And around March and September, the equinox period also a good time to see it.
And hence why it's a good time right now.
If you have the possibility, get outside and take a look.
Back in high school, some of my teachers would play classical music to help us learn.
Did it work?
Well it does in rats.
A study in the late 1990s found that rats that repeatedly heard the music of Mozart were better at finding their way through mazes than rats who didn't.
Music from minimalist composers like Philip Glass or just plain white noise did not have the same effects.
Doves are helping a U.S.-based company map the world-not the birds.
Though these doves aren't much bigger, they operate much higher-about as high as the International Space Station, hundreds of miles over our heads.
They cost less than conventional satellites, but they don't last much longer than a year before they burn up in the atmosphere.
Still, businesses are taking notice.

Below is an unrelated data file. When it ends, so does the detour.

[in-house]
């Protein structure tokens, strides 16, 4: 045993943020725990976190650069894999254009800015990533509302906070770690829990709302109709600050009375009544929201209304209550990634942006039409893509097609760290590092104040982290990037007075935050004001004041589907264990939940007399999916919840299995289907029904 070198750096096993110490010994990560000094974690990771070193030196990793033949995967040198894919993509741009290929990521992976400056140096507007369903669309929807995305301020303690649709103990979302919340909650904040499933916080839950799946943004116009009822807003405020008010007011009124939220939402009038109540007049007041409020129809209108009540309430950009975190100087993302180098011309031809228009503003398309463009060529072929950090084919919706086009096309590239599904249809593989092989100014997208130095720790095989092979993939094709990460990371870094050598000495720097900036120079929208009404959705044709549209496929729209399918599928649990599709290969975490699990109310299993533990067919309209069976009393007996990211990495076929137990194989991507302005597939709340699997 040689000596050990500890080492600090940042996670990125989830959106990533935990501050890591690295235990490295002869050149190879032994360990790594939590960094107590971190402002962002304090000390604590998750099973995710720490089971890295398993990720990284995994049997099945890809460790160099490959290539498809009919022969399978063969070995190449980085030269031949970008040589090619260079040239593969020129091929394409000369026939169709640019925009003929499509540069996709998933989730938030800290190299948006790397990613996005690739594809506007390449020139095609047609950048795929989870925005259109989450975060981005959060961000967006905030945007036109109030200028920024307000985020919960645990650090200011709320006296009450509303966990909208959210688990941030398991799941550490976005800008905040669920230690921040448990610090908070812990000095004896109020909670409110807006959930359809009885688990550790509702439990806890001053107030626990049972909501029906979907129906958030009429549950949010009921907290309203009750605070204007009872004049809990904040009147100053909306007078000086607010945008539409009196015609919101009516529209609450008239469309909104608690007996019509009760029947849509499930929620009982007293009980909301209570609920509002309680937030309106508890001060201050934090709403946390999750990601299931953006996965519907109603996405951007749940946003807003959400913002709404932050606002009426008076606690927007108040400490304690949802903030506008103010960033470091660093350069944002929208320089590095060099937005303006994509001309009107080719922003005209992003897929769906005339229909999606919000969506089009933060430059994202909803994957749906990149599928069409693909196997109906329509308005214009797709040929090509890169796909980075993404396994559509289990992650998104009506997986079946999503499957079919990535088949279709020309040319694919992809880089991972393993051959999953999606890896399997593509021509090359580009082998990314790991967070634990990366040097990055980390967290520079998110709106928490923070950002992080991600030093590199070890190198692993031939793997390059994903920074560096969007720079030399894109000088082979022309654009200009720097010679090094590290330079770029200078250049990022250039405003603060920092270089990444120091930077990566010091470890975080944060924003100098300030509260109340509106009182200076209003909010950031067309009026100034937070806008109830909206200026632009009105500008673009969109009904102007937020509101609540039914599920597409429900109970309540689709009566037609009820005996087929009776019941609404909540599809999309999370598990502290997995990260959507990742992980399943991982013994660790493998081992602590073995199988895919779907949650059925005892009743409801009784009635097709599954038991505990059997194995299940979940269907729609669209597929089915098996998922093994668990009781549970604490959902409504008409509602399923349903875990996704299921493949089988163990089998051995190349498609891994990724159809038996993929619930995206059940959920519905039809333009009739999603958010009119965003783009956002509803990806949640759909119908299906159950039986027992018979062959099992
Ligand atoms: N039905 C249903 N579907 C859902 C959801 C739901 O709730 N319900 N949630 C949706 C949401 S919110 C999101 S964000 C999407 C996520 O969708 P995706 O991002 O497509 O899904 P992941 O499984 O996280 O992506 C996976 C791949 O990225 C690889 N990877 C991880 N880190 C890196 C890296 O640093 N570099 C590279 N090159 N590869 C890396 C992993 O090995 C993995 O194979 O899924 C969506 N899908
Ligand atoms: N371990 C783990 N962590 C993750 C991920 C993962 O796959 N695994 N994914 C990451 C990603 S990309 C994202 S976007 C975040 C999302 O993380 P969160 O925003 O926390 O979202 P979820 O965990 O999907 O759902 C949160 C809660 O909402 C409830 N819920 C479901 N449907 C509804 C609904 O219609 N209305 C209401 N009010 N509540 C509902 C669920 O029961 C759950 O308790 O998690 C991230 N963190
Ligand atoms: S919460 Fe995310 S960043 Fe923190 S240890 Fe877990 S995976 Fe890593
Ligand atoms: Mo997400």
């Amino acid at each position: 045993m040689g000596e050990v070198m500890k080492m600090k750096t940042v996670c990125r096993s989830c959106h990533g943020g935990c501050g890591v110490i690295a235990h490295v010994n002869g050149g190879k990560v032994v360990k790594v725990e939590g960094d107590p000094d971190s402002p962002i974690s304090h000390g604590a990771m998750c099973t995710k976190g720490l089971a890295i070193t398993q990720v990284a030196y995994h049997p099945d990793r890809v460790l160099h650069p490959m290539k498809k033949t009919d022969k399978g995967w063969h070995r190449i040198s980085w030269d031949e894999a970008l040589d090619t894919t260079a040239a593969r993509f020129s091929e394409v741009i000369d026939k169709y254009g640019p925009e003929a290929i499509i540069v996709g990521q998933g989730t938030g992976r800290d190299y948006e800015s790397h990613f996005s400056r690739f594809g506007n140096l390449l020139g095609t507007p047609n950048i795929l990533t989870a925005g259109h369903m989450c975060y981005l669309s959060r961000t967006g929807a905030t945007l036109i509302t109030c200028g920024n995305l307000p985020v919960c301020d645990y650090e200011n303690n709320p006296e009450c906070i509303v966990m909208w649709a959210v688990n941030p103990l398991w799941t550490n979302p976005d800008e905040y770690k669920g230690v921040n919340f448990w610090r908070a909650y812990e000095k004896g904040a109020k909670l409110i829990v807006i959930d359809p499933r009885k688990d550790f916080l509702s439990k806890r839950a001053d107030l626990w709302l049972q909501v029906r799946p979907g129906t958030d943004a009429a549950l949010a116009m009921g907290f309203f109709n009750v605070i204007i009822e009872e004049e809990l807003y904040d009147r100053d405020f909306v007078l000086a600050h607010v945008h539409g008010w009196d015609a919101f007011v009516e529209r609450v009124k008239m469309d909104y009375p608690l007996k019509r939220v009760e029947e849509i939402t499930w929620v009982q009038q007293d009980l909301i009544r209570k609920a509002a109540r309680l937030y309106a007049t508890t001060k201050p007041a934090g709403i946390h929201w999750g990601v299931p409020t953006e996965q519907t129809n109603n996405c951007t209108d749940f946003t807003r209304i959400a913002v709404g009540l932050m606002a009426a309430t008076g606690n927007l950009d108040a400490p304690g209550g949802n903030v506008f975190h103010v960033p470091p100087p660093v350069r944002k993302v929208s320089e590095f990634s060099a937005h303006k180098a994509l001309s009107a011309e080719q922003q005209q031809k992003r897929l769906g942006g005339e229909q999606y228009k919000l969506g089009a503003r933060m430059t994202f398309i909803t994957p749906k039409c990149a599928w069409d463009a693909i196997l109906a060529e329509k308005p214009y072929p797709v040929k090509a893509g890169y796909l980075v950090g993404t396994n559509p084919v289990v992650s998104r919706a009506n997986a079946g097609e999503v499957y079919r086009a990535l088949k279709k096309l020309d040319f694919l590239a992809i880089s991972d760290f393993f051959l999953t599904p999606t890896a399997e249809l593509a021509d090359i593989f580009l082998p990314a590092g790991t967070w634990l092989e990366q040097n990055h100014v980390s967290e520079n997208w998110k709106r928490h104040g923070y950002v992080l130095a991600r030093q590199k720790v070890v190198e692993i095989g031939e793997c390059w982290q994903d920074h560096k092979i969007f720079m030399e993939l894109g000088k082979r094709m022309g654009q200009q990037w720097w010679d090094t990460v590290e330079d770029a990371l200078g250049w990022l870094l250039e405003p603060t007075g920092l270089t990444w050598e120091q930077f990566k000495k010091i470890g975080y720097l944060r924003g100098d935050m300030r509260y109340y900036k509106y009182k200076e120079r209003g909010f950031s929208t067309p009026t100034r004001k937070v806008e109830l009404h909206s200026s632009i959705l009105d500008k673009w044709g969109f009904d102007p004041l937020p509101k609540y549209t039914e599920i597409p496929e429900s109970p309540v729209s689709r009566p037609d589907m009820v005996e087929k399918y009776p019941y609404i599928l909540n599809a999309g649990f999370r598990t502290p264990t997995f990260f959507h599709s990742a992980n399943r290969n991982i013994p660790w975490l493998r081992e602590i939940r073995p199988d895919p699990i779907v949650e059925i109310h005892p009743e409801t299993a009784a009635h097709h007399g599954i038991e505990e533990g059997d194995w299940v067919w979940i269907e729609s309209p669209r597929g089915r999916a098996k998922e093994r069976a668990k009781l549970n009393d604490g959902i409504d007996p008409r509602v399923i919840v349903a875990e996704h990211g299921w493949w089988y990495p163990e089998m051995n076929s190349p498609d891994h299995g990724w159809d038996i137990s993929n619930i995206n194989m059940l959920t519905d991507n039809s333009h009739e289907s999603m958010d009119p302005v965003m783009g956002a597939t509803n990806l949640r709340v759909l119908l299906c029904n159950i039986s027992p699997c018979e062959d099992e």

Earth as seen from the surface of the moon.
Moving closer and it still looks much the same.
What you don't see from either distance is that our planet is constantly changing.
We haven't kept a close satellite eye on all this.
Well, that's about to change.
There's a company here in San Francisco with an ambition that's out of this world-to map the Earth like it's never been mapped before.
We've invented a miniaturized satellite that allows us to build the world's biggest constellation of Earth imaging satellites.
Chris Boshuizen is a physicist who's always been fascinated by space.
After developing several satellites for NASA, he set up a company with two friends on Christmas Day, 2010.